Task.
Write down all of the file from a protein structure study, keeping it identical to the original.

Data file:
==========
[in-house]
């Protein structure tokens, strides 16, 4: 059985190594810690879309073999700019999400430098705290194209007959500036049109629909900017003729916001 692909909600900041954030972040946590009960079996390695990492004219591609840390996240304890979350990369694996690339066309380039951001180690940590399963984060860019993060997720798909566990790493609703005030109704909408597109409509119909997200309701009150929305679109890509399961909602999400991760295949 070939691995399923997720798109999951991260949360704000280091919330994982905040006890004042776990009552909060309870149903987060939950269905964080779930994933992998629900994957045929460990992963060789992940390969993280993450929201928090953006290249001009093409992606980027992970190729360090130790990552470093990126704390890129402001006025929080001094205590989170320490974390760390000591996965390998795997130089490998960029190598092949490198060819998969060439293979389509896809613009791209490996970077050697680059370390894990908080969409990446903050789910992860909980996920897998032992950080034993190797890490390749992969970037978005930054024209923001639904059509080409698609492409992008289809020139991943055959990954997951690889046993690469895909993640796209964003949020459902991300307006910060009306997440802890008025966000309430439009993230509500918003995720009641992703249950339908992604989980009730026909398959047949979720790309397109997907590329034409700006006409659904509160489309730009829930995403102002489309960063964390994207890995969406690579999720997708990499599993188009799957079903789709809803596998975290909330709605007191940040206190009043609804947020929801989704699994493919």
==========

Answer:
[in-house]
């Protein structure tokens, strides 16, 4: 059985190594810690879309073999700019999400430098705290194209007959500036049109629909900017003729916001 692909909600900041954030972040946590009960079996390695990492004219591609840390996240304890979350990369694996690339066309380039951001180690940590399963984060860019993060997720798909566990790493609703005030109704909408597109409509119909997200309701009150929305679109890509399961909602999400991760295949 070939691995399923997720798109999951991260949360704000280091919330994982905040006890004042776990009552909060309870149903987060939950269905964080779930994933992998629900994957045929460990992963060789992940390969993280993450929201928090953006290249001009093409992606980027992970190729360090130790990552470093990126704390890129402001006025929080001094205590989170320490974390760390000591996965390998795997130089490998960029190598092949490198060819998969060439293979389509896809613009791209490996970077050697680059370390894990908080969409990446903050789910992860909980996920897998032992950080034993190797890490390749992969970037978005930054024209923001639904059509080409698609492409992008289809020139991943055959990954997951690889046993690469895909993640796209964003949020459902991300307006910060009306997440802890008025966000309430439009993230509500918003995720009641992703249950339908992604989980009730026909398959047949979720790309397109997907590329034409700006006409659904509160489309730009829930995403102002489309960063964390994207890995969406690579999720997708990499599993188009799957079903789709809803596998975290909330709605007191940040206190009043609804947020929801989704699994493919």